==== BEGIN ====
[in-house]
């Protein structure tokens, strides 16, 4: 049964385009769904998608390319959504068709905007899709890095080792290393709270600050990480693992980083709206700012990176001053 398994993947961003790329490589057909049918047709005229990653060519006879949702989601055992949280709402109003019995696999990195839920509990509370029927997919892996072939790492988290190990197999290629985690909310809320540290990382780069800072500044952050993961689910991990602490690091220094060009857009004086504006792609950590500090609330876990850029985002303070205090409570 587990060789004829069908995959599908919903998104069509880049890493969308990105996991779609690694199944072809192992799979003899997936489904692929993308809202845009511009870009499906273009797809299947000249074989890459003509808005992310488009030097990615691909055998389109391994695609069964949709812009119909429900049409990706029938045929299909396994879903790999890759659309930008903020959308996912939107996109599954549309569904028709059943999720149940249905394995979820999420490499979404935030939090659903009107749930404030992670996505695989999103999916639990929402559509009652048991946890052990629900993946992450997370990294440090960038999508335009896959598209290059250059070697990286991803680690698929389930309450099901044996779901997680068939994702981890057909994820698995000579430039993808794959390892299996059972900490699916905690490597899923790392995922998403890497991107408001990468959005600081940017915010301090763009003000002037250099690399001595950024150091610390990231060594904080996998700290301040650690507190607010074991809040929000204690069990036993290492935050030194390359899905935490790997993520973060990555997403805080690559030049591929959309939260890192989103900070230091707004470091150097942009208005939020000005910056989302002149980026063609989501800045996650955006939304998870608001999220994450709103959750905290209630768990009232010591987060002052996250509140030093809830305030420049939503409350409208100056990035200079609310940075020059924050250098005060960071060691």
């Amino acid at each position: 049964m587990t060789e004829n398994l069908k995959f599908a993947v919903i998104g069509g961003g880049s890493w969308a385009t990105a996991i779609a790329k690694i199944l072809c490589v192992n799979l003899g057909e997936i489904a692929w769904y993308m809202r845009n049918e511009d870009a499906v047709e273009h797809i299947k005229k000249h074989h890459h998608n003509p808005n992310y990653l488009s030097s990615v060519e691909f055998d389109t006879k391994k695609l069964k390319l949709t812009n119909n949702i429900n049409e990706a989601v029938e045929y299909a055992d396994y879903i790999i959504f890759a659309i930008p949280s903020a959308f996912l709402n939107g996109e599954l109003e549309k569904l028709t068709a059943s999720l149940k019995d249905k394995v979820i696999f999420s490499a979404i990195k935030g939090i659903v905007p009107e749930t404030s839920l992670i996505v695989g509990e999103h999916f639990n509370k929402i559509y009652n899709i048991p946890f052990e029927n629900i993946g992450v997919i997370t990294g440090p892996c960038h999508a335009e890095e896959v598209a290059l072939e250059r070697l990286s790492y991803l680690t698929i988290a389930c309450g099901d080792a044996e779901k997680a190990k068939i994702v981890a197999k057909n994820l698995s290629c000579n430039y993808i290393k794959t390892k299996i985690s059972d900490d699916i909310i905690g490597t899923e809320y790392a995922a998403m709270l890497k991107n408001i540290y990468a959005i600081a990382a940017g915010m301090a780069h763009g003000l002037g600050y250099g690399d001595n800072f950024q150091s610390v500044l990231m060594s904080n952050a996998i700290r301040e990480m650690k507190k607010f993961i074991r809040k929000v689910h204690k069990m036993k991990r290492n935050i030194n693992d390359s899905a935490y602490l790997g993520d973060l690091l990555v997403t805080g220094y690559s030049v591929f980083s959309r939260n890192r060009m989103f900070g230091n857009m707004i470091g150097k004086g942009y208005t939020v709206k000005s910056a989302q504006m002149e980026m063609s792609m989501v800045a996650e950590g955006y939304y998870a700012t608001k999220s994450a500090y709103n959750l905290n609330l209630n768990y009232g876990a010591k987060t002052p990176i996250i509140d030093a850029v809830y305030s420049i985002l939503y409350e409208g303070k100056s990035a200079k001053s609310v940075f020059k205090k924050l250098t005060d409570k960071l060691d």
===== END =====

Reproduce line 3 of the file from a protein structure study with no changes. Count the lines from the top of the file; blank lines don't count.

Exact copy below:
């Amino acid at each position: 049964m587990t060789e004829n398994l069908k995959f599908a993947v919903i998104g069509g961003g880049s890493w969308a385009t990105a996991i779609a790329k690694i199944l072809c490589v192992n799979l003899g057909e997936i489904a692929w769904y993308m809202r845009n049918e511009d870009a499906v047709e273009h797809i299947k005229k000249h074989h890459h998608n003509p808005n992310y990653l488009s030097s990615v060519e691909f055998d389109t006879k391994k695609l069964k390319l949709t812009n119909n949702i429900n049409e990706a989601v029938e045929y299909a055992d396994y879903i790999i959504f890759a659309i930008p949280s903020a959308f996912l709402n939107g996109e599954l109003e549309k569904l028709t068709a059943s999720l149940k019995d249905k394995v979820i696999f999420s490499a979404i990195k935030g939090i659903v905007p009107e749930t404030s839920l992670i996505v695989g509990e999103h999916f639990n509370k929402i559509y009652n899709i048991p946890f052990e029927n629900i993946g992450v997919i997370t990294g440090p892996c960038h999508a335009e890095e896959v598209a290059l072939e250059r070697l990286s790492y991803l680690t698929i988290a389930c309450g099901d080792a044996e779901k997680a190990k068939i994702v981890a197999k057909n994820l698995s290629c000579n430039y993808i290393k794959t390892k299996i985690s059972d900490d699916i909310i905690g490597t899923e809320y790392a995922a998403m709270l890497k991107n408001i540290y990468a959005i600081a990382a940017g915010m301090a780069h763009g003000l002037g600050y250099g690399d001595n800072f950024q150091s610390v500044l990231m060594s904080n952050a996998i700290r301040e990480m650690k507190k607010f993961i074991r809040k929000v689910h204690k069990m036993k991990r290492n935050i030194n693992d390359s899905a935490y602490l790997g993520d973060l690091l990555v997403t805080g220094y690559s030049v591929f980083s959309r939260n890192r060009m989103f900070g230091n857009m707004i470091g150097k004086g942009y208005t939020v709206k000005s910056a989302q504006m002149e980026m063609s792609m989501v800045a996650e950590g955006y939304y998870a700012t608001k999220s994450a500090y709103n959750l905290n609330l209630n768990y009232g876990a010591k987060t002052p990176i996250i509140d030093a850029v809830y305030s420049i985002l939503y409350e409208g303070k100056s990035a200079k001053s609310v940075f020059k205090k924050l250098t005060d409570k960071l060691d």